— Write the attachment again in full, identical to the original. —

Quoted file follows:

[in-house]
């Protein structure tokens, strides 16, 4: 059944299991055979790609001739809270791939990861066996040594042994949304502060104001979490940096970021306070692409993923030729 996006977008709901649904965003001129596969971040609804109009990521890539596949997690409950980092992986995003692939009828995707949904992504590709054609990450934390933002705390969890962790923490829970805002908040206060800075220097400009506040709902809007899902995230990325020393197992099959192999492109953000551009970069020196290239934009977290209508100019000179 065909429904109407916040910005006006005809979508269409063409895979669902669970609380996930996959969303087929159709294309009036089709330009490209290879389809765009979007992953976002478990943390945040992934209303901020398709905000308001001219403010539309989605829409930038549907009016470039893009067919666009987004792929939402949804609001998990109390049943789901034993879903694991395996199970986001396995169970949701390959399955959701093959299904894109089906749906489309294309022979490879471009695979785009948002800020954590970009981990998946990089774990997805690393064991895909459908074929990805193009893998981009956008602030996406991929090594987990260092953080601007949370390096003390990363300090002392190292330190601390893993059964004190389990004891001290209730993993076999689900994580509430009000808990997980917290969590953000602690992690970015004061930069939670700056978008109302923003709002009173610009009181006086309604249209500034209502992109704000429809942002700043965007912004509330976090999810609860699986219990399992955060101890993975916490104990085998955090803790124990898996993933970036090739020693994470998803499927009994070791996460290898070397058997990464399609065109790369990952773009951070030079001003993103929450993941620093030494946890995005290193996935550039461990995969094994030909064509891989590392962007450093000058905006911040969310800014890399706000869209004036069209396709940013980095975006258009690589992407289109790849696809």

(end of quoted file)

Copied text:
[in-house]
């Protein structure tokens, strides 16, 4: 059944299991055979790609001739809270791939990861066996040594042994949304502060104001979490940096970021306070692409993923030729 996006977008709901649904965003001129596969971040609804109009990521890539596949997690409950980092992986995003692939009828995707949904992504590709054609990450934390933002705390969890962790923490829970805002908040206060800075220097400009506040709902809007899902995230990325020393197992099959192999492109953000551009970069020196290239934009977290209508100019000179 065909429904109407916040910005006006005809979508269409063409895979669902669970609380996930996959969303087929159709294309009036089709330009490209290879389809765009979007992953976002478990943390945040992934209303901020398709905000308001001219403010539309989605829409930038549907009016470039893009067919666009987004792929939402949804609001998990109390049943789901034993879903694991395996199970986001396995169970949701390959399955959701093959299904894109089906749906489309294309022979490879471009695979785009948002800020954590970009981990998946990089774990997805690393064991895909459908074929990805193009893998981009956008602030996406991929090594987990260092953080601007949370390096003390990363300090002392190292330190601390893993059964004190389990004891001290209730993993076999689900994580509430009000808990997980917290969590953000602690992690970015004061930069939670700056978008109302923003709002009173610009009181006086309604249209500034209502992109704000429809942002700043965007912004509330976090999810609860699986219990399992955060101890993975916490104990085998955090803790124990898996993933970036090739020693994470998803499927009994070791996460290898070397058997990464399609065109790369990952773009951070030079001003993103929450993941620093030494946890995005290193996935550039461990995969094994030909064509891989590392962007450093000058905006911040969310800014890399706000869209004036069209396709940013980095975006258009690589992407289109790849696809």